Friday, August 3, 2012: 9:45 AM
Faculty of Economics, TBAOral Presentation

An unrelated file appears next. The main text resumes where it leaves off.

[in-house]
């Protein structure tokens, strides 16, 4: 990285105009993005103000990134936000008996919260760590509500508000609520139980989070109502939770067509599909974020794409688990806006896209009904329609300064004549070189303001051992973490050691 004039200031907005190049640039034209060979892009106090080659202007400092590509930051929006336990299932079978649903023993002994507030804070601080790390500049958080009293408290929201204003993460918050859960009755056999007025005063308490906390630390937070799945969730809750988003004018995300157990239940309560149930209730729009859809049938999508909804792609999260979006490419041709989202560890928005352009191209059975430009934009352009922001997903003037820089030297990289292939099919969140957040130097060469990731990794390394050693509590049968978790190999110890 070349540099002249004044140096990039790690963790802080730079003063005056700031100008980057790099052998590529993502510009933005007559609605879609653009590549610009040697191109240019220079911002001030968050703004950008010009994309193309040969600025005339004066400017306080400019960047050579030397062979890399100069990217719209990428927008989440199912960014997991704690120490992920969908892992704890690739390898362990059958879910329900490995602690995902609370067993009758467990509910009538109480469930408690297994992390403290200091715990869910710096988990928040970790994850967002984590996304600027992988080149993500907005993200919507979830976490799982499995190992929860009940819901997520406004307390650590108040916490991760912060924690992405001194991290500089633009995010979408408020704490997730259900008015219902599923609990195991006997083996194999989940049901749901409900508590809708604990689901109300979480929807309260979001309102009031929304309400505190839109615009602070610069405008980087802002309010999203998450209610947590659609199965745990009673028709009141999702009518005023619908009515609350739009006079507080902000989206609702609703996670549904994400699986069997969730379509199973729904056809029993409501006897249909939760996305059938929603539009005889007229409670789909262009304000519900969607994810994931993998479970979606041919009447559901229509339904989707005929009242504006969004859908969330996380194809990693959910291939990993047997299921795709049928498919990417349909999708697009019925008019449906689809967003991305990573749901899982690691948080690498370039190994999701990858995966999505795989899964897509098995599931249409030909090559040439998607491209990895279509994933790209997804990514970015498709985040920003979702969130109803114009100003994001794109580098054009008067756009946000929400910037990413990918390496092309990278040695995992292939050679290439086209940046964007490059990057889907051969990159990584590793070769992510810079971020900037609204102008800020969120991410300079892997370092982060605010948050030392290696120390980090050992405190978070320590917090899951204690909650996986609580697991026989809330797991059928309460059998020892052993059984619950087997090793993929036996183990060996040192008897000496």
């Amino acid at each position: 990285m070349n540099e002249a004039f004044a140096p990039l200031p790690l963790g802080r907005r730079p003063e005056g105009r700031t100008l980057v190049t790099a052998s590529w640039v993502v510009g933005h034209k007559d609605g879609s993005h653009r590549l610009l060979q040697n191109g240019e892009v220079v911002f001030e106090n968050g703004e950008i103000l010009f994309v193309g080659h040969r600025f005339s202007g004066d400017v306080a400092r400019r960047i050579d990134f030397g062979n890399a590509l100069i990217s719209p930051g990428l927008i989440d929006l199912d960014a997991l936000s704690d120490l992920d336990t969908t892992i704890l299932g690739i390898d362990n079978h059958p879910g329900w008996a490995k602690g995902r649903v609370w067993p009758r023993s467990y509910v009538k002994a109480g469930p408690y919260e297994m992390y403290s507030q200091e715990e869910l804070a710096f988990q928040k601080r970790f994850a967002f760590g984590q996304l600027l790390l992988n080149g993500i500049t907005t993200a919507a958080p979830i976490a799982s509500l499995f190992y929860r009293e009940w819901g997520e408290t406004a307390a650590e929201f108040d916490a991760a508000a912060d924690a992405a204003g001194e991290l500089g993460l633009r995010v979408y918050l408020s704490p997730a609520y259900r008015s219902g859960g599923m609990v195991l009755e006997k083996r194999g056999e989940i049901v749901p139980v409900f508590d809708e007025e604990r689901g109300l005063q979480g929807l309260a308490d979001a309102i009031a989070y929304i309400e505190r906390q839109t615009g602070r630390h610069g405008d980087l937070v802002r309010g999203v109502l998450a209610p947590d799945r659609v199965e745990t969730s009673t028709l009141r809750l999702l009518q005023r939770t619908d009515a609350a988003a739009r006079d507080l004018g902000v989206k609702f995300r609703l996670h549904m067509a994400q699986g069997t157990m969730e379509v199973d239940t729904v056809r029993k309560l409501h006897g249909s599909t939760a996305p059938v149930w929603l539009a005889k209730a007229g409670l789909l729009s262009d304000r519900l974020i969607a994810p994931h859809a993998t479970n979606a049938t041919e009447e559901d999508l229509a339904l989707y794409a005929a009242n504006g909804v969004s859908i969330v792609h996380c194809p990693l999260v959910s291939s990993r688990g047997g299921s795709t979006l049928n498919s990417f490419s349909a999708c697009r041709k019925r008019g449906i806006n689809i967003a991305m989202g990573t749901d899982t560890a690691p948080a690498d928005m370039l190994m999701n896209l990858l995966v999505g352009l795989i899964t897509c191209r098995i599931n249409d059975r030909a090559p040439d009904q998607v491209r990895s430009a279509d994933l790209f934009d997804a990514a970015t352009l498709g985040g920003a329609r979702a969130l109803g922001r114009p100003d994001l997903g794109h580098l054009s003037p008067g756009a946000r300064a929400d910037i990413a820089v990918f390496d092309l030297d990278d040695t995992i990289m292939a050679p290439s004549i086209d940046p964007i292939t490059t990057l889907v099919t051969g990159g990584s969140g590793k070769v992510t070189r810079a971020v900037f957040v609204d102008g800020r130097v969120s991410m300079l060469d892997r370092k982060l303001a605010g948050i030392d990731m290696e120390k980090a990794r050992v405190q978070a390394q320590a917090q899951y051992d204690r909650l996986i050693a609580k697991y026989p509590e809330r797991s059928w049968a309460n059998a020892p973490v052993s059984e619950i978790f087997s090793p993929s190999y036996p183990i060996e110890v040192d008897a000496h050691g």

Professional altruism, taken as a social good at which the professional expertise is directed, was seen as an important characteristic of professionals by social researchers writing from various theoretical perspectives. Functionalist and trait writers saw professions as ethically positive embodiments of the 'central values' of the society. Critics felt that this approach reflected too closely the ideological image which professionals tried to convey of their own work. In our research, in accordance with neo-Weberian critiques, we have not denied the importance of the professional ideology of altruism, arguing that some of medical practitioners’ actions may be self-enhancement, but the reverse side of the coin is still a service for their patients or clients. In the recent desk and qualitative research of Russian orthodox practitioners, the professional ideology was interpreted as a significant professional characteristic. The research picked up the discrepancy between the sense of reduced circumstances of medical practitioners and their rather positive estimations of the professional side of things. Medical practitioners proclaimed a greater commitment to ‘doing good work’ than to economic gain, and to quality rather than efficiency. Although a proclaimed ideology should not be mistaken for reality, it is worth noting that Russian doctors wish to be seen as supporting a professional ideology of altruism. The status of medicine as a career choice was also still significant to the respondents. Members of the profession were not willing to leave an occupation, and were likely to assert that they would choose the same work if they were to begin again.